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Choline is not a vitamin or a mineral, but it is an essential nutrient. Although the body can create choline in small amounts, it cannot make enough to maintain health. Choline must be consumed in the diet.
Choline is a component of acetylcholine, a neurotransmitter that is involved in functions such as muscle movement, and memory formation.
Most of the body's choline is found in phospholipids, which are fat molecules. The most common of these is phosphatidylcholine, better known as lecithin.
Choline's functions include:
|0-6 months||125 mg||125 mg|
|7-12 months||150 mg||150 mg|
|1-3 years||200 mg||200 mg|
|4-8 years||250 mg||250 mg|
|9-13 years||375 mg||375 mg|
|14-18 years||400 mg||550 mg|
|19 and older||425 mg||550 mg|
|Pregnant, all ages||450 mg||n/a|
|Lactating, all ages||550 mg||n/a|
Although the body can make choline, it cannot make enough to maintain proper health and functioning. Therefore, it is possible for your choline levels to become too low if your diet does not contain enough. Because choline is essential for the transport of fat from the liver, deficiency symptoms include:
The tolerable upper intake level (UL) for choline from dietary sources and supplements combined is:
|1-3 years||1000 mg||1000 mg|
|4-8 years||1000 mg||1000 mg|
|9-13 years||2000 mg||2000 mg|
|14-18 years||3000 mg||3000 mg|
|19 and older||3500 mg||3500 mg|
Symptoms of choline toxicity include:
Very little information is available on the choline content of foods; however, some good sources of choline include:
The following populations may be at risk for a choline deficiency and may benefit from a supplement:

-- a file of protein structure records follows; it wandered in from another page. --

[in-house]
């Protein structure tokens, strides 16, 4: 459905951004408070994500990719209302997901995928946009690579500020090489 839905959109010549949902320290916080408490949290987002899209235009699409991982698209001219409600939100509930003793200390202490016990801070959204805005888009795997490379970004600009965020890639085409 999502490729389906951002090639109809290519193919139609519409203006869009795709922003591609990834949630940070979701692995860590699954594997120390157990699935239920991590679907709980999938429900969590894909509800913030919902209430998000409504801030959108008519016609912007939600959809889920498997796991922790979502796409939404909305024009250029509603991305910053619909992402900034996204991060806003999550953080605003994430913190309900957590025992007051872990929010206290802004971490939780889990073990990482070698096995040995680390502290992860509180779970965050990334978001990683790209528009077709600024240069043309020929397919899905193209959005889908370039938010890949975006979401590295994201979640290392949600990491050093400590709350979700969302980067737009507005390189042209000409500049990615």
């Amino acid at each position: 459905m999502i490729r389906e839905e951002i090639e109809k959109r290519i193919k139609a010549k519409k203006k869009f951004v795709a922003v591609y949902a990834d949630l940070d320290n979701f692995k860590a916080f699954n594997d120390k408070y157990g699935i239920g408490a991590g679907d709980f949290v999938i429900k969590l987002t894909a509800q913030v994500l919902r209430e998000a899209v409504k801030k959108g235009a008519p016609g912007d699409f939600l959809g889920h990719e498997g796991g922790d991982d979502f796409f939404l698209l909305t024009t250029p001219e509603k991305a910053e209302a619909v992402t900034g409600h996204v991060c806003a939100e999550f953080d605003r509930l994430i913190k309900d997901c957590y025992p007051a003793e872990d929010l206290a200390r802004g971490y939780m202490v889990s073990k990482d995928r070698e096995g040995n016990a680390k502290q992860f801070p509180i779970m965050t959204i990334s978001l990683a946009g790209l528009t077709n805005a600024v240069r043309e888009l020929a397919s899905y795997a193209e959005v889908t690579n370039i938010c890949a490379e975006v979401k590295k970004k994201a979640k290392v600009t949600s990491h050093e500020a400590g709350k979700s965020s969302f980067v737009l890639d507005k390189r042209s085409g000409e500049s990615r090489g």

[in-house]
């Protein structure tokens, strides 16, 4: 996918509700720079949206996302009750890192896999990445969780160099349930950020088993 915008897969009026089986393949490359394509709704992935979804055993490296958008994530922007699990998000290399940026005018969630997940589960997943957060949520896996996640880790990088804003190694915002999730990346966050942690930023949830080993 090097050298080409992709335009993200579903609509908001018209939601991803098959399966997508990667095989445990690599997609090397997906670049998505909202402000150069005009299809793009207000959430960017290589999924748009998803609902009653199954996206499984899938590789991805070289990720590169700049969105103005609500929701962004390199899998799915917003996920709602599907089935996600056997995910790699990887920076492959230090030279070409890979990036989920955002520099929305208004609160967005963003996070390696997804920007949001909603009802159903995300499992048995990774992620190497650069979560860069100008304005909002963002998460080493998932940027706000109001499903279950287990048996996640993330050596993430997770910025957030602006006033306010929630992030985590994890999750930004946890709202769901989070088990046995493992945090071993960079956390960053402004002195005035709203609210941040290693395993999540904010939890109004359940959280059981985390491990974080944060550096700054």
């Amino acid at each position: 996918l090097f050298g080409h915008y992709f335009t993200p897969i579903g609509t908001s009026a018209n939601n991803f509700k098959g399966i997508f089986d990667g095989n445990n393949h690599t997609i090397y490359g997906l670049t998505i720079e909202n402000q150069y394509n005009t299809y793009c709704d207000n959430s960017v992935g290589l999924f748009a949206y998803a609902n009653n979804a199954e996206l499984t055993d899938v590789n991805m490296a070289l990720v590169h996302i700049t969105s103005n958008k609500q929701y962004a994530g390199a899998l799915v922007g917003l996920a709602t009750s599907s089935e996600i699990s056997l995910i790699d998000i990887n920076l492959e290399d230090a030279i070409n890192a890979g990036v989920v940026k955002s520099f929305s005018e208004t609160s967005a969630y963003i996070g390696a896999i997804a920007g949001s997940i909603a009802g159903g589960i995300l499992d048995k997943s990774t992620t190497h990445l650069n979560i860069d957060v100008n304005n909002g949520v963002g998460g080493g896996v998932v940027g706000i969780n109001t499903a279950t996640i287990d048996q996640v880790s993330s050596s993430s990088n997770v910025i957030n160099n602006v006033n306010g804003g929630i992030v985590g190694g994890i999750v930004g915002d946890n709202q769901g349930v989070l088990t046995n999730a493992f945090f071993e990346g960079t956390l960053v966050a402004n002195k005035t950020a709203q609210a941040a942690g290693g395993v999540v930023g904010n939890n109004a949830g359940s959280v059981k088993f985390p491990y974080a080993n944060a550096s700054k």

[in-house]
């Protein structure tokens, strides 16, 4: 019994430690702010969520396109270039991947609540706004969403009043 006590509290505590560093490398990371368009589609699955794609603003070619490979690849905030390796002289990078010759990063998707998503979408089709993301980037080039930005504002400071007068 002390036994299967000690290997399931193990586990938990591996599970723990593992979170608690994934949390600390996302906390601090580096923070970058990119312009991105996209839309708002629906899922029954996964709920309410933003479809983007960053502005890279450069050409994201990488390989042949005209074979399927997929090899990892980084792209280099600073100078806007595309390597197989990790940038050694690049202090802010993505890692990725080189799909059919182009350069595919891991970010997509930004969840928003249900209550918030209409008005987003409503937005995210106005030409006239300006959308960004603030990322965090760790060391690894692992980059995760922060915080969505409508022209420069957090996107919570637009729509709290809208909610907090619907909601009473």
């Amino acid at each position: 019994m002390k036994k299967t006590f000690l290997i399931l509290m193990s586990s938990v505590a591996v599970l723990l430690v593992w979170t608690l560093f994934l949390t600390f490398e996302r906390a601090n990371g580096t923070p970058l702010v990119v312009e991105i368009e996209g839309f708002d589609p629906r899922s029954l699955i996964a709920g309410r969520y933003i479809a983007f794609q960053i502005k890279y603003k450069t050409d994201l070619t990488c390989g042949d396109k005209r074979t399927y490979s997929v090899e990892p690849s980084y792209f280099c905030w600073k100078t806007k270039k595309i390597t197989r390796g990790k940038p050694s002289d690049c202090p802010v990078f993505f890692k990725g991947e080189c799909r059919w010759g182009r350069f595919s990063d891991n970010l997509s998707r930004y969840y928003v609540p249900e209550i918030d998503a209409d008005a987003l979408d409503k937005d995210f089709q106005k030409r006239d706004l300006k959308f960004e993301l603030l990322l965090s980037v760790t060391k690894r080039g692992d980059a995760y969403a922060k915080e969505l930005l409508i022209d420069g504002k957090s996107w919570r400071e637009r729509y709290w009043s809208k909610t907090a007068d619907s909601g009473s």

Because choline is a precursor to the neurotransmitter acetylcholine, which is important in learning and memory, it has been studied for a possible role in Alzheimer's disease. Studies have been conducted, but a review of clinical trials found no benefit of supplementation with lecithin in the treatment of people with dementia.
To help increase your intake of choline:
American Society for Nutrition
Eat Right—Academy of Nutrition and Dietetics
Dietitians of Canada
Choline. Linus Pauling Institute at Oregon State University website. Available at: http://lpi.oregonstate.edu/mic/other-nutrients/choline. Updated January 2015. Accessed June 23, 2016.
Dietary reference intakes: vitamins. Institute of Medicine website. Available at: http://www.iom.edu/Global/News%20Announcements/~/media/474B28C39EA34C43A60A6D42CCE07427.ashx. Accessed June 23, 2016.
Higgins JP, Flicker L. Lecithin for dementia and cognitive impairment. Cochrane Database Syst Rev. 2003;(3):CD001015.
Ralf J, Purpura M, Kingsley M. Phospholipids and sports performance. J Int Soc Sports Nutr. 2007;4:5.
Zeisel SH. Choline: needed for normal development of memory. J Am Coll Nutr. 2000;19(5 Suppl):528S-531S.
Last reviewed June 2016 by Michael Woods, MD Last Updated: 6/23/2016